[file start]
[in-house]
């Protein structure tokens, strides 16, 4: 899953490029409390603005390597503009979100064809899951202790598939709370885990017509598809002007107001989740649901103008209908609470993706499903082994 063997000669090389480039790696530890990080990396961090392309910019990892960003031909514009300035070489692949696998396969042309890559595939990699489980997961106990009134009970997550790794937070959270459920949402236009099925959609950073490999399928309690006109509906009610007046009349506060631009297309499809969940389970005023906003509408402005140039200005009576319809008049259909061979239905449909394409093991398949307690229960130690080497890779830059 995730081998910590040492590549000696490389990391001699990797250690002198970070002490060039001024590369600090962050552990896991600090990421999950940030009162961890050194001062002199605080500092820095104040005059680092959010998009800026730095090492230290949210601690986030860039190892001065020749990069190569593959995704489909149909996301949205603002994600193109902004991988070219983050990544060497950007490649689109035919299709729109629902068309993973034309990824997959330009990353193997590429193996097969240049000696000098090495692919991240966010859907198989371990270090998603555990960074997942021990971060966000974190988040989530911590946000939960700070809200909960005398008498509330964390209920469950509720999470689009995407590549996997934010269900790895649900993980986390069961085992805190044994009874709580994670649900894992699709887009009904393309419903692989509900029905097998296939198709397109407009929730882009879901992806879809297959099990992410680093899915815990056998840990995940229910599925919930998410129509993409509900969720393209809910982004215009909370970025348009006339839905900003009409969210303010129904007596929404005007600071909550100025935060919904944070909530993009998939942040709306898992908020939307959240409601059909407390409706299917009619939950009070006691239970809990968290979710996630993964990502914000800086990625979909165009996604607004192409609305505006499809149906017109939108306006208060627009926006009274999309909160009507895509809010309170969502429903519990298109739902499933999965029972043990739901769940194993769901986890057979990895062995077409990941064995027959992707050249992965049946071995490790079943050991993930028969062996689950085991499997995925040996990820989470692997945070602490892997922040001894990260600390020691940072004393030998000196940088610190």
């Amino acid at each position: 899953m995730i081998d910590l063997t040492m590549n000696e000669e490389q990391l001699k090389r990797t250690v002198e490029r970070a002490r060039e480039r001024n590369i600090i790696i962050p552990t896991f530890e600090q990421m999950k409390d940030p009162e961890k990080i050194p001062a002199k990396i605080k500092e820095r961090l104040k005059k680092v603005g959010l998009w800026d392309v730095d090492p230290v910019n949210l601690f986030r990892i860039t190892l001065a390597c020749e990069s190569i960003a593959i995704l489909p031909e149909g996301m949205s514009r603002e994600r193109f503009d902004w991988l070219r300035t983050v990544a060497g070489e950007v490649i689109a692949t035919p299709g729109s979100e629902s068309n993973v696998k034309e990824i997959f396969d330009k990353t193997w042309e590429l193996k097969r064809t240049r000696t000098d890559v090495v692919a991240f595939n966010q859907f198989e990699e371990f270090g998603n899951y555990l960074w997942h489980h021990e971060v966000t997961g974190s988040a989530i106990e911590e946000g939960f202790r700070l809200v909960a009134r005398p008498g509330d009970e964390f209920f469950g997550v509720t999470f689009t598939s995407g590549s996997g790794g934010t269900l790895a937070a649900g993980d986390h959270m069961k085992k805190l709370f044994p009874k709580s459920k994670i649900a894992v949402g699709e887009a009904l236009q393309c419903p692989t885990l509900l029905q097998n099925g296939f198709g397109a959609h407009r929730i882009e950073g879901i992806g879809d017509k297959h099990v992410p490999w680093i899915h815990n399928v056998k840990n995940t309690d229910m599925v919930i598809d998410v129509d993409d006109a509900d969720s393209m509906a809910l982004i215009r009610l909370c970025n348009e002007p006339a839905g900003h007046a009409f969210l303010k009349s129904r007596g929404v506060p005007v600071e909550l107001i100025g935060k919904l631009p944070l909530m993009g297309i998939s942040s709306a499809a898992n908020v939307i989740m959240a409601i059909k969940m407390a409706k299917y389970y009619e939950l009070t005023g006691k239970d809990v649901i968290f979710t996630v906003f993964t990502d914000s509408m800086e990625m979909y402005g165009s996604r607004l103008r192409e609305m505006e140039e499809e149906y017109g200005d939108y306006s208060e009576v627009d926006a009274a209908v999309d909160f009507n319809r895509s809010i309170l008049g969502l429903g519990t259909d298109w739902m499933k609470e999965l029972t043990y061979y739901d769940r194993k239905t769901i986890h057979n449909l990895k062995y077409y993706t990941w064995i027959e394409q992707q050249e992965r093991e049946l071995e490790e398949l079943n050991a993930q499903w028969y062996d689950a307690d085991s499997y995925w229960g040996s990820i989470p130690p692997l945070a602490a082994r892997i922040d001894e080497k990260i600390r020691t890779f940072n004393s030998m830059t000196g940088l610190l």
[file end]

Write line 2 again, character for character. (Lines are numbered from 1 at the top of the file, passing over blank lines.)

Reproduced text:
């Protein structure tokens, strides 16, 4: 899953490029409390603005390597503009979100064809899951202790598939709370885990017509598809002007107001989740649901103008209908609470993706499903082994 063997000669090389480039790696530890990080990396961090392309910019990892960003031909514009300035070489692949696998396969042309890559595939990699489980997961106990009134009970997550790794937070959270459920949402236009099925959609950073490999399928309690006109509906009610007046009349506060631009297309499809969940389970005023906003509408402005140039200005009576319809008049259909061979239905449909394409093991398949307690229960130690080497890779830059 995730081998910590040492590549000696490389990391001699990797250690002198970070002490060039001024590369600090962050552990896991600090990421999950940030009162961890050194001062002199605080500092820095104040005059680092959010998009800026730095090492230290949210601690986030860039190892001065020749990069190569593959995704489909149909996301949205603002994600193109902004991988070219983050990544060497950007490649689109035919299709729109629902068309993973034309990824997959330009990353193997590429193996097969240049000696000098090495692919991240966010859907198989371990270090998603555990960074997942021990971060966000974190988040989530911590946000939960700070809200909960005398008498509330964390209920469950509720999470689009995407590549996997934010269900790895649900993980986390069961085992805190044994009874709580994670649900894992699709887009009904393309419903692989509900029905097998296939198709397109407009929730882009879901992806879809297959099990992410680093899915815990056998840990995940229910599925919930998410129509993409509900969720393209809910982004215009909370970025348009006339839905900003009409969210303010129904007596929404005007600071909550100025935060919904944070909530993009998939942040709306898992908020939307959240409601059909407390409706299917009619939950009070006691239970809990968290979710996630993964990502914000800086990625979909165009996604607004192409609305505006499809149906017109939108306006208060627009926006009274999309909160009507895509809010309170969502429903519990298109739902499933999965029972043990739901769940194993769901986890057979990895062995077409990941064995027959992707050249992965049946071995490790079943050991993930028969062996689950085991499997995925040996990820989470692997945070602490892997922040001894990260600390020691940072004393030998000196940088610190």